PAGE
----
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Ensuring Patient Protections When Tapering Opioids

In early 2019, the AAPM Foundation brought together a panel of pain management experts and patient advocates to develop clear evidence-informed guidance for healthcare clinicians on the reduction or elimination of opioids for those who are prescribed them chronically.

At the February 2020 AAPM Annual Meeting, members of that consensus panel presented key points from their discussions around the care of those on long-term, high-dose opioids, especially “legacy patients,” methods and ethics of compassionate management with extensive audience participation, criteria for maintaining vs. weaning, opioid use “gray zones,” and the role of buprenorphine.

The panel's findings will soon be published in a peer-reviewed journal.

Panelists:

AAPM Foundation Opioid Reduction Consensus Project Introduction
Charles Argoff, MD

High Dose Patients: Taper or Maintain?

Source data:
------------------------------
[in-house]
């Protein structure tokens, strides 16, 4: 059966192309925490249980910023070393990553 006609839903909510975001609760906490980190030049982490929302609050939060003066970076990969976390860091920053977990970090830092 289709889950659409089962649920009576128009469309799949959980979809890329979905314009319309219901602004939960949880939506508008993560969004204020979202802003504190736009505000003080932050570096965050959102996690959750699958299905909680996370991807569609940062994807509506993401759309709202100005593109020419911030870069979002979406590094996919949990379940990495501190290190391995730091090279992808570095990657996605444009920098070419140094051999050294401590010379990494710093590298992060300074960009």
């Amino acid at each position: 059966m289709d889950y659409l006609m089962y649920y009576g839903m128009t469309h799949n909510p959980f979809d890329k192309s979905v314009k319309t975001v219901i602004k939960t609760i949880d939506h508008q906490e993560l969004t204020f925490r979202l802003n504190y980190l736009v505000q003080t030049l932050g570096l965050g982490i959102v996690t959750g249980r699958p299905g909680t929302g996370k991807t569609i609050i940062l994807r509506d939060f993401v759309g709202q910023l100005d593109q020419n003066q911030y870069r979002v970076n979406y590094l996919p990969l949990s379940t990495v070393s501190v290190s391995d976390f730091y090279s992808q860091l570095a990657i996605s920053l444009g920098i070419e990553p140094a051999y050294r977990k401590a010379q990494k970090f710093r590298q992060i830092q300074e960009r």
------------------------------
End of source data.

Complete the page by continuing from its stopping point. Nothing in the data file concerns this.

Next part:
Ajay Manhapra, MD

What Should Be Done About Dangerous Combinations
Michael Hooten, MD

When Is Referral Actually Abandonment?
Mark Sullivan, MD

Continue or Curtail, Consensual or Coercive: Who Decides?
Ed Covington, MD

How to Taper
Mark Sullivan, MD

Complex Persistent Dependence
Jane Ballantyne, MD FRCA

Fiscal Responsibility Versus Duties as Healers
Steven Stanos, DO

A Balancing Act: Tools to Help Taper
Jennifer Murphy, PhD

Learning Objectives:

  1. Determine whether and how to reduce opioids.
  2. Develop and implement a plan for comfortable opioid and sedative reduction.
  3. Effectively manage those who, despite no opioid use disorder, respond poorly to both opioid escalation and reduction.

Fee: Members - $0, Non-Member - $25

This is a non-CME program.


Copyright
© 2020 American Academy of Pain Medicine, 8735 West Higgins Road, Suite 300, Chicago, Illinois 60631

All rights reserved, including that of translation into other languages. No part of this on demand course may be shared, reproduced or transmitted in any form or by any means, electronic or mechanical, including printing, photocopying, recording, or any information storage and retrieval system, without permission in writing from the copyright holder.